- Hyperloop One has been rebranded as Virgin Hyperloop One after a significant investment by billionaire Virgin Group founder Richard Branson, according to TechCrunch.
- The amount of money Branson sunk into the Los Angeles-based company has not been announced, but, according to Reuters, the transportation visionary is now a member of the company's board of directors and is expected to push Virgin Hyperloop One's global expansion.
- Branson, according to The Guardian, said he wants to help bring airline speeds to ground transportation. The British businessman's other transportation holdings include Virgin Airlines and Virgin Galactic, a commercial spaceflight enterprise.
After Elon Musk laid down his hyperloop challenge back in 2013, Hyperloop One has emerged as a big player in the race to get a fully functional hyperloop system up and running.
Not including Branson's investment, the company has raised a total of $245 million and brought its valuation up to $700 million. Last month, the company picked 10 routes as finalists in its search for locations for its first three full-scale systems.
Virgin Hyperloop One is considering sites all over the world but has included four U.S. routes as well – Cheyenne, WY–Denver–Pueblo, CO; Chicago–Columbus, OH–Pittsburgh; Miami–Orlando, FL; and Dallas–Houston.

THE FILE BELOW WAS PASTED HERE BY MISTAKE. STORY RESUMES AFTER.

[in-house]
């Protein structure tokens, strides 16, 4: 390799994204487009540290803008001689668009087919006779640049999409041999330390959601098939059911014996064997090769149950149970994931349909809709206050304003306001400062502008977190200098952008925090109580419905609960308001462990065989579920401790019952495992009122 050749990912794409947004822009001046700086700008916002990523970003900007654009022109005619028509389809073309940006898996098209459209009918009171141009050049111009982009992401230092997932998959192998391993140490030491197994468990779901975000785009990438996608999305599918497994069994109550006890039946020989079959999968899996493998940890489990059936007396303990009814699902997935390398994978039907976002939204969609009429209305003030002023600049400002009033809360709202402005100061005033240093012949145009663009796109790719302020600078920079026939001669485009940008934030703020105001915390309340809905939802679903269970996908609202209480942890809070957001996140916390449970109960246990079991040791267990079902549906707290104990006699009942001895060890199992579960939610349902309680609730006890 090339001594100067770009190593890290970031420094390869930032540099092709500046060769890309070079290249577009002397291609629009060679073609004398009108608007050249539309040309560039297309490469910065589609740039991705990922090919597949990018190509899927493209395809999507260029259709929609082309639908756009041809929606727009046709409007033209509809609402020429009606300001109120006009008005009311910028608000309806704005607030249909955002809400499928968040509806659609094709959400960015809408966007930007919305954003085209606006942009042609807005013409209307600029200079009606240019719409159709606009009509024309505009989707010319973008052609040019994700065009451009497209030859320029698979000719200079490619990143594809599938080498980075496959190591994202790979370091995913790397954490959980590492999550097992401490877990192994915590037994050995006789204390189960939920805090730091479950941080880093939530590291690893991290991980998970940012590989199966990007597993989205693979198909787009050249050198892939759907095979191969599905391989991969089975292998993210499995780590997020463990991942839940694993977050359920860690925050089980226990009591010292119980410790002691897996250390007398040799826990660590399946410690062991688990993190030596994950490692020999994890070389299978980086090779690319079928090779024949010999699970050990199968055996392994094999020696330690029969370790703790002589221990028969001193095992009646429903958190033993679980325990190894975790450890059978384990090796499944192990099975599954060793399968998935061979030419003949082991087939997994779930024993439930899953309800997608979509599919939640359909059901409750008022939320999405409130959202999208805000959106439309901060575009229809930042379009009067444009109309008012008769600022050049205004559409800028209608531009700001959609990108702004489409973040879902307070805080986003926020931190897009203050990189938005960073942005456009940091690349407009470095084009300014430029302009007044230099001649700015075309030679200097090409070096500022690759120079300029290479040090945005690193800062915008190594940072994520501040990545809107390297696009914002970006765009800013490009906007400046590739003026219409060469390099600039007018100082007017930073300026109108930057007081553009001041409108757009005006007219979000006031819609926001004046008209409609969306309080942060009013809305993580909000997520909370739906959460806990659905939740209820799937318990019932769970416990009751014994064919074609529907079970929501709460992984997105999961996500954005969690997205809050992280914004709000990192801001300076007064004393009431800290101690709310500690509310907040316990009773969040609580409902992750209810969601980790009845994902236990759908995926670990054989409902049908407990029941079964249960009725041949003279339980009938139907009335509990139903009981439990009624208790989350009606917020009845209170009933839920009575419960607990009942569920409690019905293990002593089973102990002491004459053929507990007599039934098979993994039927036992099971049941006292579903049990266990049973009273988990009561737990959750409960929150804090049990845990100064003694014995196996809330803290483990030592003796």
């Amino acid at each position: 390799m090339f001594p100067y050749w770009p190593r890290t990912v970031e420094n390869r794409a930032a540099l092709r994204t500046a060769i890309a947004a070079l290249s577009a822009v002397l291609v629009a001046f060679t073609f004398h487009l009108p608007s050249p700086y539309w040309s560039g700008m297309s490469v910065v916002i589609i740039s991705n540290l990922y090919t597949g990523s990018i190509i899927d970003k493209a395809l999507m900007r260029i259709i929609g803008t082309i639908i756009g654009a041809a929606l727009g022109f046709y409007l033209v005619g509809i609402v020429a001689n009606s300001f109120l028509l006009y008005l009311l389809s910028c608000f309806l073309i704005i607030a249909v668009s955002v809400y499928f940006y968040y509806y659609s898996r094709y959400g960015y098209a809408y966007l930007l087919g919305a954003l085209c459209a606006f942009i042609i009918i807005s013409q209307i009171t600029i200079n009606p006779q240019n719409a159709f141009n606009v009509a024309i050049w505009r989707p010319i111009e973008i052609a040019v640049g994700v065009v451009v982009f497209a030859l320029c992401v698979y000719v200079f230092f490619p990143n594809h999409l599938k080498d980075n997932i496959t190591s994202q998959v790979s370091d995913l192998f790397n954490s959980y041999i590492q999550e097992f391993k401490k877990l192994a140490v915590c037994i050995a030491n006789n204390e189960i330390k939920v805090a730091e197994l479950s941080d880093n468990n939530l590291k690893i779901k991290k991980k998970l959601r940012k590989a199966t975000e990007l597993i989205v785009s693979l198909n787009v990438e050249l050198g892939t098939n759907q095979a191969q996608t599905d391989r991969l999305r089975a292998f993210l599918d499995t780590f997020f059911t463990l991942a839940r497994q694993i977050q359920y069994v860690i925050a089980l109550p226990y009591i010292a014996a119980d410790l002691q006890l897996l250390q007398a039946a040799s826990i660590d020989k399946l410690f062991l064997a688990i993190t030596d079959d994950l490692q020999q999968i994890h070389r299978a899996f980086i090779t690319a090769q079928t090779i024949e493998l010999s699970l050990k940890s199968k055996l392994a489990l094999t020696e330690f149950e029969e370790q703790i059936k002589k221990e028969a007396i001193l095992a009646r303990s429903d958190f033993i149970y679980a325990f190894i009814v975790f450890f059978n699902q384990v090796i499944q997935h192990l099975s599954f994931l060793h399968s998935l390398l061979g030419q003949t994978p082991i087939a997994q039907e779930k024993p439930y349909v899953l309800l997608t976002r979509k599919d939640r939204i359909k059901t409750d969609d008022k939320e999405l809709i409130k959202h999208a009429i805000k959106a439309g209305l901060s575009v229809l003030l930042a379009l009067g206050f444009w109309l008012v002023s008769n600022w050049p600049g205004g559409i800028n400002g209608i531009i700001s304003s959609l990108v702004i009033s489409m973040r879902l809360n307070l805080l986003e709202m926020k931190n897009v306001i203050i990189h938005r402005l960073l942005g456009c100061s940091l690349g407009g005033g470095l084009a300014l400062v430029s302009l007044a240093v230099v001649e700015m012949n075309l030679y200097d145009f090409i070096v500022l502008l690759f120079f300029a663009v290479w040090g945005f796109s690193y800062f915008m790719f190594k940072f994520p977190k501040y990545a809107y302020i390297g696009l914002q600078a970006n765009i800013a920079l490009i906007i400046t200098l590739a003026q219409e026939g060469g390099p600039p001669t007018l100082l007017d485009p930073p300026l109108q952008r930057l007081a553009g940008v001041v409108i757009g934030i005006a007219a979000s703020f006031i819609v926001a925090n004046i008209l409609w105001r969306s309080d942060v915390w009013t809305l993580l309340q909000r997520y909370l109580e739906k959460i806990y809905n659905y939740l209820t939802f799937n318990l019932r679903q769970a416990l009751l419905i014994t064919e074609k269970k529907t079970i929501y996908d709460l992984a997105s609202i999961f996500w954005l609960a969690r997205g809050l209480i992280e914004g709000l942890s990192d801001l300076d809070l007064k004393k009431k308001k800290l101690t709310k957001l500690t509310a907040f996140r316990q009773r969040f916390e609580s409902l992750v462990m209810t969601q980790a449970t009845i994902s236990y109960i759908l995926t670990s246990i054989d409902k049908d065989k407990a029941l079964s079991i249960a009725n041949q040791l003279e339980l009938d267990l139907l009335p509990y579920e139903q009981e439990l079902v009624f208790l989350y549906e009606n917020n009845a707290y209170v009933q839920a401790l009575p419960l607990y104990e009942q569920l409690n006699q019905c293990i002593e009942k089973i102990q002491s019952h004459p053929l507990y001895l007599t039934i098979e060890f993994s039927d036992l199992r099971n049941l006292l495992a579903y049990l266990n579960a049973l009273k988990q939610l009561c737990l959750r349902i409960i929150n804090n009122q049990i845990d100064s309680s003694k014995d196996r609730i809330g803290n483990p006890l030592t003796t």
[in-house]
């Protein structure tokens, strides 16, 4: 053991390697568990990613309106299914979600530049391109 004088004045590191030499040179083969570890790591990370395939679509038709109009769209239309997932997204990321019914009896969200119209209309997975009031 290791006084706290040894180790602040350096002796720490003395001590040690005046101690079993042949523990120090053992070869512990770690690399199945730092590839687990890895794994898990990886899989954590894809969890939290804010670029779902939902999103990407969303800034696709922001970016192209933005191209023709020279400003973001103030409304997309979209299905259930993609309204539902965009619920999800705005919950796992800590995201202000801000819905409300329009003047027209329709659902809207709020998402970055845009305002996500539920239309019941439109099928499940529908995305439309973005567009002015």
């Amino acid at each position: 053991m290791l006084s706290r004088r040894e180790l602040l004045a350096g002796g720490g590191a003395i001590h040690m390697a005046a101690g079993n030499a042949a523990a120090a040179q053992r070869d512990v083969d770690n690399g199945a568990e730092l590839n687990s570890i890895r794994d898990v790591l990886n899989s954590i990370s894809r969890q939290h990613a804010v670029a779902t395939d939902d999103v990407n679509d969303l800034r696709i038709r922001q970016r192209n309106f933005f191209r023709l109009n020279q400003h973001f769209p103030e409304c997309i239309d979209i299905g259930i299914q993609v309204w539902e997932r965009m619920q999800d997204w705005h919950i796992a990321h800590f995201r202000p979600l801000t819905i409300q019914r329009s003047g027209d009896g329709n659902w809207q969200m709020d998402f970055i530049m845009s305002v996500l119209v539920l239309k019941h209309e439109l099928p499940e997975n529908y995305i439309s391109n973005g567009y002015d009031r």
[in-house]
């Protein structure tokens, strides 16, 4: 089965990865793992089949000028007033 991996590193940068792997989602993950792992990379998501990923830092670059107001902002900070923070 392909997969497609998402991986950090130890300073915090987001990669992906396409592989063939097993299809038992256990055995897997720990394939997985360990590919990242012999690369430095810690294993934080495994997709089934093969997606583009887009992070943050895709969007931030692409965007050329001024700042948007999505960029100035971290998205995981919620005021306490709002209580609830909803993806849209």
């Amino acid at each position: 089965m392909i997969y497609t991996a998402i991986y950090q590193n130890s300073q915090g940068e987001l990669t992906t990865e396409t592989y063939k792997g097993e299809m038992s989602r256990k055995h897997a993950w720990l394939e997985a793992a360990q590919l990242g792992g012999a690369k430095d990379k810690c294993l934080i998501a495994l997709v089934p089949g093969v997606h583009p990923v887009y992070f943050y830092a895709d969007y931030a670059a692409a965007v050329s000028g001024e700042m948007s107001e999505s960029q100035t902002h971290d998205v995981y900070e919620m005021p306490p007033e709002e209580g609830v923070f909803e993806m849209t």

If the company chooses the Dallas-Houston route as one of the winners, it might have some competition from the planned high-speed train system between the two cities. Texas Central Partners' $12 billion, 240-mile rail project could also provide a lesson to Virgin Hyperloop One on the challenges of trying to acquire the land necessary for such an endeavor.
The rail company, which plans on funding the project with private investment, faced claims earlier this year that it was using questionable tactics in its efforts to secure the right to survey and acquire certain parcels. This drew the ire of some state legislators, who tried to scuttle the project through measures targeting the rail system, but those efforts were unsuccessful. One of the few pieces of legislation to survive was a bill that prohibited the state of Texas from providing any direct financial support for the project.